Of all the different areas of collectibles, space memorabilia arguably offers the highest number of 'untapped' opportunities. This is because it remains so underappreciated for the rewards it can bring both as a passion and an investment.
In terms of legacy and provenance, the space suits, technologies and mission patches are among the greatest tributes to mankind's courage outside of war memorabilia.
And it was on this day, 41 years ago, that the "big daddy" of space missions took place: Apollo 11's Neil Armstrong and Buzz Aldrin took their first steps on the Moon.
Unsurprisingly, the most valuable piece of space memorabilia ever sold at auction is from the Apollo 11 mission - and was described by Buzz Aldrin as "the single most critical navigational device we used while on the Moon."
The piece in question was the chart used by Apollo 11 astronauts Neil Armstrong and Buzz Aldrin to determine their exact position on the lunar surface, immediately after their historic lunar landing in the Moon's Sea of Tranquility.
The star of Bonhams' blockbuster New York Space Sale in July 2009 - timed to coincide with Apollo 11's 40th anniversary - the chart sold for an incredible $218,000, including buyer's premium.
So successful was Bonhams' Space Sale that a sequel was held earlier this year on the 40th anniversary of Apollo 13, at which another iconic piece of Apollo 11 memorabilia was the star lot.
Bearing arguably the most memorable words of the 20th century, a flight plan for Armstrong, Aldrin and Michael Collins' mission inscribed with the words "One small step for a man—one giant leap for mankind" by Armstrong himself appeared for sale.
Aside from Armstrong's landmark words - up there with Martin Luther King's I Have a Dream and Winston Churchill's "We shall fight on the beaches..." speeches - the document also included detailed preparation notes for Man's first step on the Moon.
A truly one-of-a-kind piece of historic memorabilia from mankind's greatest 20th century achievement, the inscribed flight plan was bought by a lucky collector for $152,000.
Often as fascinating and as valuable as the memorabilia used during the Moon missions themselves are the artefacts which reveal the stories behind the astronaut's brave feats.
For instance, people often forget that these astronaut's put their lives on the line in the name of exploration, endeavour and progress...
Apollo 11 was the first flight in which insurance covers were used. They were produced for the crew to sign together in pre-flight quarantine, shortly before their launch to the Moon.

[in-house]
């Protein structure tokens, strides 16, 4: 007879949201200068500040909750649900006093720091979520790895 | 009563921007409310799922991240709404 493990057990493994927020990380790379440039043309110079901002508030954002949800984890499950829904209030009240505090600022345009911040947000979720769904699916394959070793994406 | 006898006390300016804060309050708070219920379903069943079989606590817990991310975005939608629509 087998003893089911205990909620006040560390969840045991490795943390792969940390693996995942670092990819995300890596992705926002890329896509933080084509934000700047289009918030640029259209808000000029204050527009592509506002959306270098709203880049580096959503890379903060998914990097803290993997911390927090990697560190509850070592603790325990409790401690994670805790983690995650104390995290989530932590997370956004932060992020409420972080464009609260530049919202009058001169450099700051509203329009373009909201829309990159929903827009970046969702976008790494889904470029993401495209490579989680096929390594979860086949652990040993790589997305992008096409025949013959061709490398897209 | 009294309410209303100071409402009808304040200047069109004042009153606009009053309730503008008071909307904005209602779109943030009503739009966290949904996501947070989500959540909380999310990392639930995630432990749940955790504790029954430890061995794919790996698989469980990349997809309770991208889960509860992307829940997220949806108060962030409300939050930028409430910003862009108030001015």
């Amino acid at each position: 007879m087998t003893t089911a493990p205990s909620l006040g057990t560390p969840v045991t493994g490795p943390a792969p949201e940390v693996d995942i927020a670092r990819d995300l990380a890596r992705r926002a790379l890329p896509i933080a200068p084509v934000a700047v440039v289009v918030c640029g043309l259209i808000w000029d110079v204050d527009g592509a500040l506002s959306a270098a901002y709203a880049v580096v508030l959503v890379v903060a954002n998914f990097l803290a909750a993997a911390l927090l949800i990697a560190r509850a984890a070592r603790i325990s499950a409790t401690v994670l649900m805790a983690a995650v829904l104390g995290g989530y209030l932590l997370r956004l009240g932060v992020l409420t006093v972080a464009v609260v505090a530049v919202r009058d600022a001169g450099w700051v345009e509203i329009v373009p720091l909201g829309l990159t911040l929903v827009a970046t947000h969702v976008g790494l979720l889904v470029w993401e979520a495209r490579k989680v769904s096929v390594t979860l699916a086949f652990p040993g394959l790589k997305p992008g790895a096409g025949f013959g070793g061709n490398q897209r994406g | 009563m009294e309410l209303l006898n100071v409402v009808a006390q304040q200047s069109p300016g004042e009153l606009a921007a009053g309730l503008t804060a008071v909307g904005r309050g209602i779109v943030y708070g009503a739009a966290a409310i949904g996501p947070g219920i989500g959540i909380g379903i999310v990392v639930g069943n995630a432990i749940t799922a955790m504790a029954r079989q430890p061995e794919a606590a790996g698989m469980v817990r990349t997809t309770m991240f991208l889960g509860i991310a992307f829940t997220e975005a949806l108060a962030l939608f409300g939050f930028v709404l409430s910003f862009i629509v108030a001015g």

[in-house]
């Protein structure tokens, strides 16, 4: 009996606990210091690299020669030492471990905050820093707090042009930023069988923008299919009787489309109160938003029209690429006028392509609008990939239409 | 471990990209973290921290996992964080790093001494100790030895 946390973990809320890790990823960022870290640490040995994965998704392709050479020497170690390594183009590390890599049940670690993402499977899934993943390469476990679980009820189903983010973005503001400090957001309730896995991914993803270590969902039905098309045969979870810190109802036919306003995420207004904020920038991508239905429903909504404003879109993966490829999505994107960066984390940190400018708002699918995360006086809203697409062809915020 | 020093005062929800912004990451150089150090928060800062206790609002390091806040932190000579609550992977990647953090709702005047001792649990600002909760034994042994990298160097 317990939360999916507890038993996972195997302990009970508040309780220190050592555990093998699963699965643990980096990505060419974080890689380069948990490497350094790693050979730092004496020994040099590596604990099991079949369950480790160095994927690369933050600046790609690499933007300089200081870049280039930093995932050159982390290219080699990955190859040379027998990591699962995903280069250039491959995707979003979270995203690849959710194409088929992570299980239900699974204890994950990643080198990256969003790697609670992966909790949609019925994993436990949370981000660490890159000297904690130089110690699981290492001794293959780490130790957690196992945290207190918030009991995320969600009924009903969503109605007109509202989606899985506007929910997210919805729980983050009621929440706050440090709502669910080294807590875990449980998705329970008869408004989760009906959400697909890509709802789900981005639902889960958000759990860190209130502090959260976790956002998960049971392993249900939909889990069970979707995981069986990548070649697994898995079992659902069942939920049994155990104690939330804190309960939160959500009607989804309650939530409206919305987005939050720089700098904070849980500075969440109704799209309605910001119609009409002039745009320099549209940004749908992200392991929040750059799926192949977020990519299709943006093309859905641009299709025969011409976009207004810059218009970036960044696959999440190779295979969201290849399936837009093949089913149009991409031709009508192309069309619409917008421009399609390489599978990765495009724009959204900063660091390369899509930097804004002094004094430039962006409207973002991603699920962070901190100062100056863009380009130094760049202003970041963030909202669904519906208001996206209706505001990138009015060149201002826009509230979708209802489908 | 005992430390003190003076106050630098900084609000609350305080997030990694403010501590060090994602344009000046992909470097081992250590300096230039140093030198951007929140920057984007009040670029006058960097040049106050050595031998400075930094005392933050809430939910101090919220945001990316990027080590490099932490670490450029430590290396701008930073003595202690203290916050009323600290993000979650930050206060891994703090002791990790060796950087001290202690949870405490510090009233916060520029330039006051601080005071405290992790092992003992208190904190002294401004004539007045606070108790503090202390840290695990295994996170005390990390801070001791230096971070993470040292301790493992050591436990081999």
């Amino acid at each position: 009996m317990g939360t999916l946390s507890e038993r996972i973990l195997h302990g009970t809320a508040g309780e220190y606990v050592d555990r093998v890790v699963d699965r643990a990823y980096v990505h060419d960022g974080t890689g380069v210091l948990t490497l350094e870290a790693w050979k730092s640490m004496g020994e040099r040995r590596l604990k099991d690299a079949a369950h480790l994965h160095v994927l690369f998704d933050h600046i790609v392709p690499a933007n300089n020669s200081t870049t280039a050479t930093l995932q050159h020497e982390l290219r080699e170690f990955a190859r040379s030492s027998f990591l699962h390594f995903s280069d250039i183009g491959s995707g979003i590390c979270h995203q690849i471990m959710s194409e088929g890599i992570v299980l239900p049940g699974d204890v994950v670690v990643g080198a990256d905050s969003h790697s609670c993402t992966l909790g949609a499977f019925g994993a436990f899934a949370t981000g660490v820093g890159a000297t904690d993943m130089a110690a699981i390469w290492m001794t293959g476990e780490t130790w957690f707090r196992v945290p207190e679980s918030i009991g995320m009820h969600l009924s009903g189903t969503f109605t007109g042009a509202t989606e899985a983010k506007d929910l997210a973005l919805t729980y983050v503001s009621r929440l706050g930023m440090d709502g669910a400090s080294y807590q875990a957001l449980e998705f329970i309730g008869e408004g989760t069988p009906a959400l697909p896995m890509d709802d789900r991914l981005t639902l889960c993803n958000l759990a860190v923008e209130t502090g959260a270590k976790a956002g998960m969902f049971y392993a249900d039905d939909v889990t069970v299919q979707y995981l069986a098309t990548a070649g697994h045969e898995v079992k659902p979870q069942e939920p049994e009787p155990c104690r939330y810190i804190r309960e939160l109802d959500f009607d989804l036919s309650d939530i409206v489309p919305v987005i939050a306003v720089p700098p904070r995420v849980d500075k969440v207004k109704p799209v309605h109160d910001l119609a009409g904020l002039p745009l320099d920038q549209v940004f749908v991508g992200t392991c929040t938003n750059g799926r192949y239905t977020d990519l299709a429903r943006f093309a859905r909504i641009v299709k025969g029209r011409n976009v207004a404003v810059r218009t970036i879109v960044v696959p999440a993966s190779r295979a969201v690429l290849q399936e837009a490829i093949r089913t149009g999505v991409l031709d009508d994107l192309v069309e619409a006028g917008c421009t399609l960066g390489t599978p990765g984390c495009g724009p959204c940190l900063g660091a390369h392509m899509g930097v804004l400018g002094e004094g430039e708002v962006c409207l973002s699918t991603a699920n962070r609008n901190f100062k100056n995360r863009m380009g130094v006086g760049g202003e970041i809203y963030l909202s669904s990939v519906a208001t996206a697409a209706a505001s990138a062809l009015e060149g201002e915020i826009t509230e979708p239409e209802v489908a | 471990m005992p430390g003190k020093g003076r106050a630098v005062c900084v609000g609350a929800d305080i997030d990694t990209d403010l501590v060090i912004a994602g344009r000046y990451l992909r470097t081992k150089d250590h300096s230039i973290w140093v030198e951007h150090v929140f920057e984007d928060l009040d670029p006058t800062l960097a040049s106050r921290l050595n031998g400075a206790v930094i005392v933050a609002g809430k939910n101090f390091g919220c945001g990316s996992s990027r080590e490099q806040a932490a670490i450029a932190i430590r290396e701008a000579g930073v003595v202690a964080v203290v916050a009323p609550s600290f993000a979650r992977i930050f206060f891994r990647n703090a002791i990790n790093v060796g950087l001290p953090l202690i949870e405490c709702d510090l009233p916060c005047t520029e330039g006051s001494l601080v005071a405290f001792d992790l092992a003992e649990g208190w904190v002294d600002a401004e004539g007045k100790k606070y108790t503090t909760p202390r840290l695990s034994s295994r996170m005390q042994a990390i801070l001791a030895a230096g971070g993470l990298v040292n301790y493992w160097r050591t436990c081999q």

The covers were then left with the astronauts' families as a form of insurance, in the event that the intrepid crew should fail to return from their perilous mission.
Some of the covers were postmarked July 16, 1969, the day of launch, with the remainder postmarked in Houston on July 20, 1969, the day of the landing. Each bore the blue felt-tipped signatures of "Neil Armstrong," "Michael Collins" and "Buzz Aldrin".
Estimated at $6,000-8,000, the insurance covers doubled their lower estimate to sell for $10,258. Elsewhere on the market, a set of 'insurance' envelopes signed by Buzz Aldrin sold for $15,860.
In a similar vein, a personal cheque signed by Neil Armstrong on the day of his lunar mission sold for a record $27,350.
Astonishingly, its minimum bid price was only $500 - the cheque brought 54 times the price, which shows how much people underestimate the value of space memorabilia (especially considering that Neil Armstrong lives the life of a virtual recluse and is the world's rarest living signature).
And did you know that, as well as being a nifty Lunar Command Module pilot, Michael Collins also had a talent for design?
Indeed, it was Collins who drafted the original design for Apollo 11's insignia of an eagle landing on the Moon with an olive branch in its beak (pictured below).
Flown to the Moon and consigned from the collection of Ron Evans, who worked at mission control during the Apollo 11 mission and later piloted Apollo 17, a medallion bearing Collins' original design sold for $20,315 earlier this year.
Finally, and although it has yet to be made available on the private market, there is another piece of memorabilia that is perhaps the ultimate testament to the Bravery of the Apollo 11 crew: the speech that US President Nixon would have read out if they hadn't survived.
Written by the late William Safire, presidential speechwriter, author and journalist, the unused speech reads: "Fate has ordered that the men who went to the moon to explore in peace will stay on the moon to rest in peace."
"These brave men, Neil Armstrong and Edwin Aldrin, know that there is no hope for their recovery. But they also know that there is hope for mankind in their sacrifice."
Exactly 41 years after mankind set foot on the Moon, the legacy of their brave feat remains one of Mankind's ultimate 20th century achievements.
If you missed out of the above sales, but are interested in getting involved in this highly investible area of collecting, Paul Fraser Collectibles has one of the world's largest inventories of NASA memorabilia which you can see here.
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